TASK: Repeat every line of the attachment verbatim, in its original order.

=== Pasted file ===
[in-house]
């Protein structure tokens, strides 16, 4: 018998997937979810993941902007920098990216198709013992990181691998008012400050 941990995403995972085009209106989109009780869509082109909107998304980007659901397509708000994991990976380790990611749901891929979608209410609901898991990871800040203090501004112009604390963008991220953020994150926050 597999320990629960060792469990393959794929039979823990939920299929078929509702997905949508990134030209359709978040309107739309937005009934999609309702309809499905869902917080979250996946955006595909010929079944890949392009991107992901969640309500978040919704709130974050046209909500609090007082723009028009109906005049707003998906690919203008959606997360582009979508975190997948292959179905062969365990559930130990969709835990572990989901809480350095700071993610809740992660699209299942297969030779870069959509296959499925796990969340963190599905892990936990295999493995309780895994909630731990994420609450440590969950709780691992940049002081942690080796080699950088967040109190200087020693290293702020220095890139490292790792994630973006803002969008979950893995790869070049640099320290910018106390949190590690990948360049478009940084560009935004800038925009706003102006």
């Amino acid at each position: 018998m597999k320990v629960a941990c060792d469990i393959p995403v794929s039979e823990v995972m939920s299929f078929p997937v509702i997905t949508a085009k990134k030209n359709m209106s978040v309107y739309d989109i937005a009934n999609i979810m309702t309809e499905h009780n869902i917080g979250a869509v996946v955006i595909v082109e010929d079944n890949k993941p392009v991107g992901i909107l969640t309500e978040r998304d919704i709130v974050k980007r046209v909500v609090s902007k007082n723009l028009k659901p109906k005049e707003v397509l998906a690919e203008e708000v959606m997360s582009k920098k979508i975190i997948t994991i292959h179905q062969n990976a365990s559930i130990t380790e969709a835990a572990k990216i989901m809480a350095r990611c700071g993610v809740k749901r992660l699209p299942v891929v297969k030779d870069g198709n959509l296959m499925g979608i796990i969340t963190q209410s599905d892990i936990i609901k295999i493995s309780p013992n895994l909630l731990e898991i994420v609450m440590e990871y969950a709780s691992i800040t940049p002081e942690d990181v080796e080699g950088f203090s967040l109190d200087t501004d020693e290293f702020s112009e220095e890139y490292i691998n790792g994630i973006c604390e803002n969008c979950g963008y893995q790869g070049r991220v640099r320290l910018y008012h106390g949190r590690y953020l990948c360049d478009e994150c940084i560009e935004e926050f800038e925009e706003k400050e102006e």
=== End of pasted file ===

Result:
[in-house]
């Protein structure tokens, strides 16, 4: 018998997937979810993941902007920098990216198709013992990181691998008012400050 941990995403995972085009209106989109009780869509082109909107998304980007659901397509708000994991990976380790990611749901891929979608209410609901898991990871800040203090501004112009604390963008991220953020994150926050 597999320990629960060792469990393959794929039979823990939920299929078929509702997905949508990134030209359709978040309107739309937005009934999609309702309809499905869902917080979250996946955006595909010929079944890949392009991107992901969640309500978040919704709130974050046209909500609090007082723009028009109906005049707003998906690919203008959606997360582009979508975190997948292959179905062969365990559930130990969709835990572990989901809480350095700071993610809740992660699209299942297969030779870069959509296959499925796990969340963190599905892990936990295999493995309780895994909630731990994420609450440590969950709780691992940049002081942690080796080699950088967040109190200087020693290293702020220095890139490292790792994630973006803002969008979950893995790869070049640099320290910018106390949190590690990948360049478009940084560009935004800038925009706003102006």
């Amino acid at each position: 018998m597999k320990v629960a941990c060792d469990i393959p995403v794929s039979e823990v995972m939920s299929f078929p997937v509702i997905t949508a085009k990134k030209n359709m209106s978040v309107y739309d989109i937005a009934n999609i979810m309702t309809e499905h009780n869902i917080g979250a869509v996946v955006i595909v082109e010929d079944n890949k993941p392009v991107g992901i909107l969640t309500e978040r998304d919704i709130v974050k980007r046209v909500v609090s902007k007082n723009l028009k659901p109906k005049e707003v397509l998906a690919e203008e708000v959606m997360s582009k920098k979508i975190i997948t994991i292959h179905q062969n990976a365990s559930i130990t380790e969709a835990a572990k990216i989901m809480a350095r990611c700071g993610v809740k749901r992660l699209p299942v891929v297969k030779d870069g198709n959509l296959m499925g979608i796990i969340t963190q209410s599905d892990i936990i609901k295999i493995s309780p013992n895994l909630l731990e898991i994420v609450m440590e990871y969950a709780s691992i800040t940049p002081e942690d990181v080796e080699g950088f203090s967040l109190d200087t501004d020693e290293f702020s112009e220095e890139y490292i691998n790792g994630i973006c604390e803002n969008c979950g963008y893995q790869g070049r991220v640099r320290l910018y008012h106390g949190r590690y953020l990948c360049d478009e994150c940084i560009e935004e926050f800038e925009e706003k400050e102006e």